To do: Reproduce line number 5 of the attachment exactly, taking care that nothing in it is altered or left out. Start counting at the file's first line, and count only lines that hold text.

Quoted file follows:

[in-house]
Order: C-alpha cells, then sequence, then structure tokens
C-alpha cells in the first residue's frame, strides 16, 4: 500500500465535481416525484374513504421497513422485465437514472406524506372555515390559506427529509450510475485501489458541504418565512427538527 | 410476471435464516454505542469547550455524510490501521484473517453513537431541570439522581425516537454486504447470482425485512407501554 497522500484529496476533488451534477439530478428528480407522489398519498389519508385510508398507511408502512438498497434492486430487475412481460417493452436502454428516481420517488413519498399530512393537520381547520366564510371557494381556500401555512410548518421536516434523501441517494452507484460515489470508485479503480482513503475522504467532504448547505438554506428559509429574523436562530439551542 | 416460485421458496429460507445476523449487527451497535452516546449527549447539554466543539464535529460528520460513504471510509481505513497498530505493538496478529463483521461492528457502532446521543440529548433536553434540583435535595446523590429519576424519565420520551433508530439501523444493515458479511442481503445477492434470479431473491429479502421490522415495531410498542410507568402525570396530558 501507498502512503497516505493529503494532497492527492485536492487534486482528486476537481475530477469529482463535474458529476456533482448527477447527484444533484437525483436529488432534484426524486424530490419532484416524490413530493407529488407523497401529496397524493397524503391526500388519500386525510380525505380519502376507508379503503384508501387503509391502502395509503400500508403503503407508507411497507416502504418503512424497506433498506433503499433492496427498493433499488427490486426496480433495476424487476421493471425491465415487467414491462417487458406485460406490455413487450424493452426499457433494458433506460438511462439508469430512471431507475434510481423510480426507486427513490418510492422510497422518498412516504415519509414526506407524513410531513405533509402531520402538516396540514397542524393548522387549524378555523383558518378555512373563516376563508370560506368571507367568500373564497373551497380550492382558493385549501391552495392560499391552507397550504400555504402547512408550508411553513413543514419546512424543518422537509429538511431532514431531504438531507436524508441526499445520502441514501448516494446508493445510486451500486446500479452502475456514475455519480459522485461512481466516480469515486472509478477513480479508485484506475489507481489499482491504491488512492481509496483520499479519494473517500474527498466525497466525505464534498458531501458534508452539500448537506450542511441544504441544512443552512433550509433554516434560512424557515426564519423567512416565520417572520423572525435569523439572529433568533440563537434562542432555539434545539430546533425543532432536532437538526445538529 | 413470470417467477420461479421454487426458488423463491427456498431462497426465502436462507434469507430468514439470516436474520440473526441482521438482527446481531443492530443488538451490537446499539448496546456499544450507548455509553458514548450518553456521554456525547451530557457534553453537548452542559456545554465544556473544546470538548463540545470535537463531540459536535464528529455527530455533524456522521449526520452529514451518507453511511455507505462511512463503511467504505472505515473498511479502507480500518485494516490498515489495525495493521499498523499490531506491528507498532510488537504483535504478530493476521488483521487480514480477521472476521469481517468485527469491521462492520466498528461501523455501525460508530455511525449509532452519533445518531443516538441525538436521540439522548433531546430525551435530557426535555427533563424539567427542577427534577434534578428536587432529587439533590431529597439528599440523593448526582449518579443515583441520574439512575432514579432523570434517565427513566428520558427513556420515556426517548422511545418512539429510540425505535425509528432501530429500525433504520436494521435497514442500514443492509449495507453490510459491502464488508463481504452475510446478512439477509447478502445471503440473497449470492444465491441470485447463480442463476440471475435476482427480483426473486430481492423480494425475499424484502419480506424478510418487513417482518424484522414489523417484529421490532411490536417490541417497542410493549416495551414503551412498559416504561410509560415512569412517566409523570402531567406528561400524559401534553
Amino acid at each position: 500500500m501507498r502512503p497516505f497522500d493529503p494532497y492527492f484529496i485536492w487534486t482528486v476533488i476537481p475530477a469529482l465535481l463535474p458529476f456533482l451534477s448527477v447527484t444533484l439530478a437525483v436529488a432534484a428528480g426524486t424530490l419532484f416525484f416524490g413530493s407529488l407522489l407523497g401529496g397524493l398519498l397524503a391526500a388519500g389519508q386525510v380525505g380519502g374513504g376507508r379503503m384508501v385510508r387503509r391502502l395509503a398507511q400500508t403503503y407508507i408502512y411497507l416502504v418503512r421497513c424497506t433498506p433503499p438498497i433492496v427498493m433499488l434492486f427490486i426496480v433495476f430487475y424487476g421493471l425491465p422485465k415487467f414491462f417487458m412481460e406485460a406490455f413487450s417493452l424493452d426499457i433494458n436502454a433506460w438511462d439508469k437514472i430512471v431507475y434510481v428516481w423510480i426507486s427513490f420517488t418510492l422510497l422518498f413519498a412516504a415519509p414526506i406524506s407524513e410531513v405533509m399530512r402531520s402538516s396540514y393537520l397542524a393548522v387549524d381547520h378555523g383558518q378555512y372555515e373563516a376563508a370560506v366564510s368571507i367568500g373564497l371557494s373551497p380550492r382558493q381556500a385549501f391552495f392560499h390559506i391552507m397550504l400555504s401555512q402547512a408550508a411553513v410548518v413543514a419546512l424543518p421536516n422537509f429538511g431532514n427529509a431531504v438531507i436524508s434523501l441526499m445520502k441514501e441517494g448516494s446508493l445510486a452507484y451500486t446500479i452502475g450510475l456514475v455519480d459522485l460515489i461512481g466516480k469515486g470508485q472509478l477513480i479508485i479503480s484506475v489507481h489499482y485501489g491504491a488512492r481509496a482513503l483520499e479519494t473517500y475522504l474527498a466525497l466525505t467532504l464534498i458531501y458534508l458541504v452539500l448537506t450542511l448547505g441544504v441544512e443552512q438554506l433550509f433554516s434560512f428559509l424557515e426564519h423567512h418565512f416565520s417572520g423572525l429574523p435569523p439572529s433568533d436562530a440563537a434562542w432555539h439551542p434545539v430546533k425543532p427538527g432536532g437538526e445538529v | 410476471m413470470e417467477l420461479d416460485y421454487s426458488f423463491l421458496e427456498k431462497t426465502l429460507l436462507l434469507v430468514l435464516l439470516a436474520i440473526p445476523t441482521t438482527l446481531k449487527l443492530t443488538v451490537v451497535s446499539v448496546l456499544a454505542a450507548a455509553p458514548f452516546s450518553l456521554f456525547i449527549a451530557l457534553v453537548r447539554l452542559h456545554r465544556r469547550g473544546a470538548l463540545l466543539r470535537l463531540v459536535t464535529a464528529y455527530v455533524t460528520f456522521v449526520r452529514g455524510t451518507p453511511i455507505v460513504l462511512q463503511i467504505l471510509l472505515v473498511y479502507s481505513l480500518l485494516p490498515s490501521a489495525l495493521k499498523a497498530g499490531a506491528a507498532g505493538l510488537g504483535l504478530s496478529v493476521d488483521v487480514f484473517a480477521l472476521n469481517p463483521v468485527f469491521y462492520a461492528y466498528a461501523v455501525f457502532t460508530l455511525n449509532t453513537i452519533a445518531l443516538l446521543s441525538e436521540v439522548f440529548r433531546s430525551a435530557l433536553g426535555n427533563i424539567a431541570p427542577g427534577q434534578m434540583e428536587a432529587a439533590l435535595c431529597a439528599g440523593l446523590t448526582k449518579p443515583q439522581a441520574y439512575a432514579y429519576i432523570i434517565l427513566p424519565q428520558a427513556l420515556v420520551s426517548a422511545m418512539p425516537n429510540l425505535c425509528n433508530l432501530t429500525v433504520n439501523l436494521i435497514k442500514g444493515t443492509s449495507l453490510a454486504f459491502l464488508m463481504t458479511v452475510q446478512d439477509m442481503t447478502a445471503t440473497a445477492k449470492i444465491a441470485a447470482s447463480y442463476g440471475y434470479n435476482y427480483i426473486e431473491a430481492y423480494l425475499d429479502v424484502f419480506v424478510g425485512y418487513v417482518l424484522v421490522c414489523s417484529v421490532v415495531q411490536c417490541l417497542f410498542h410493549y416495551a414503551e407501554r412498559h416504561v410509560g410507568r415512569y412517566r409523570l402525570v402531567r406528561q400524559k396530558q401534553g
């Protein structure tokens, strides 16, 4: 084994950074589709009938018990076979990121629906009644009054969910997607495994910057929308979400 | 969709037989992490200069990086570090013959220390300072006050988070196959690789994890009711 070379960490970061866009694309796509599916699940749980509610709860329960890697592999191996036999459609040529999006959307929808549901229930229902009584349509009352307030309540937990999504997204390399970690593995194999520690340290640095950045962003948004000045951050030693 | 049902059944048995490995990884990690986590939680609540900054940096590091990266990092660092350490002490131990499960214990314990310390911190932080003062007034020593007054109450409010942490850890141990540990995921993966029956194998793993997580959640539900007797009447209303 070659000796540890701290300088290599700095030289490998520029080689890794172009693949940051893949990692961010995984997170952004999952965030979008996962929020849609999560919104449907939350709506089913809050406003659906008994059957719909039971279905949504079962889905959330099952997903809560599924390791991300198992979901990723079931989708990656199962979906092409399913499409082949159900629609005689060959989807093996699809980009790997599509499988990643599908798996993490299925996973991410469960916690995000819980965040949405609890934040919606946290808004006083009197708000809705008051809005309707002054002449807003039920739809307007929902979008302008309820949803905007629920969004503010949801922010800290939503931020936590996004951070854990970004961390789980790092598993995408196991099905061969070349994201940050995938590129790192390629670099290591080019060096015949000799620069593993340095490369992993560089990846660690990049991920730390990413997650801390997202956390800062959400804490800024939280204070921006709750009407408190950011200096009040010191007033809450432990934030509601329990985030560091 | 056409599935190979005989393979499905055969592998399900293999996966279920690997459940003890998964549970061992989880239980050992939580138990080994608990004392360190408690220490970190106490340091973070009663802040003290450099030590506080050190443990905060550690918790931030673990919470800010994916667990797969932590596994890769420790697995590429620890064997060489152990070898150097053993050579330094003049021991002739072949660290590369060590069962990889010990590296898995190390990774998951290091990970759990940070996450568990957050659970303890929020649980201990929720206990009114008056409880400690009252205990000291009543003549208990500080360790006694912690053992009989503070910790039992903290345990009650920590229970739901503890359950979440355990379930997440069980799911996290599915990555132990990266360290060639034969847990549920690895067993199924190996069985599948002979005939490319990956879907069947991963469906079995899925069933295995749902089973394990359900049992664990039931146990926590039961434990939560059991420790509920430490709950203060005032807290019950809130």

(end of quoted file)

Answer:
């Protein structure tokens, strides 16, 4: 084994950074589709009938018990076979990121629906009644009054969910997607495994910057929308979400 | 969709037989992490200069990086570090013959220390300072006050988070196959690789994890009711 070379960490970061866009694309796509599916699940749980509610709860329960890697592999191996036999459609040529999006959307929808549901229930229902009584349509009352307030309540937990999504997204390399970690593995194999520690340290640095950045962003948004000045951050030693 | 049902059944048995490995990884990690986590939680609540900054940096590091990266990092660092350490002490131990499960214990314990310390911190932080003062007034020593007054109450409010942490850890141990540990995921993966029956194998793993997580959640539900007797009447209303 070659000796540890701290300088290599700095030289490998520029080689890794172009693949940051893949990692961010995984997170952004999952965030979008996962929020849609999560919104449907939350709506089913809050406003659906008994059957719909039971279905949504079962889905959330099952997903809560599924390791991300198992979901990723079931989708990656199962979906092409399913499409082949159900629609005689060959989807093996699809980009790997599509499988990643599908798996993490299925996973991410469960916690995000819980965040949405609890934040919606946290808004006083009197708000809705008051809005309707002054002449807003039920739809307007929902979008302008309820949803905007629920969004503010949801922010800290939503931020936590996004951070854990970004961390789980790092598993995408196991099905061969070349994201940050995938590129790192390629670099290591080019060096015949000799620069593993340095490369992993560089990846660690990049991920730390990413997650801390997202956390800062959400804490800024939280204070921006709750009407408190950011200096009040010191007033809450432990934030509601329990985030560091 | 056409599935190979005989393979499905055969592998399900293999996966279920690997459940003890998964549970061992989880239980050992939580138990080994608990004392360190408690220490970190106490340091973070009663802040003290450099030590506080050190443990905060550690918790931030673990919470800010994916667990797969932590596994890769420790697995590429620890064997060489152990070898150097053993050579330094003049021991002739072949660290590369060590069962990889010990590296898995190390990774998951290091990970759990940070996450568990957050659970303890929020649980201990929720206990009114008056409880400690009252205990000291009543003549208990500080360790006694912690053992009989503070910790039992903290345990009650920590229970739901503890359950979440355990379930997440069980799911996290599915990555132990990266360290060639034969847990549920690895067993199924190996069985599948002979005939490319990956879907069947991963469906079995899925069933295995749902089973394990359900049992664990039931146990926590039961434990939560059991420790509920430490709950203060005032807290019950809130």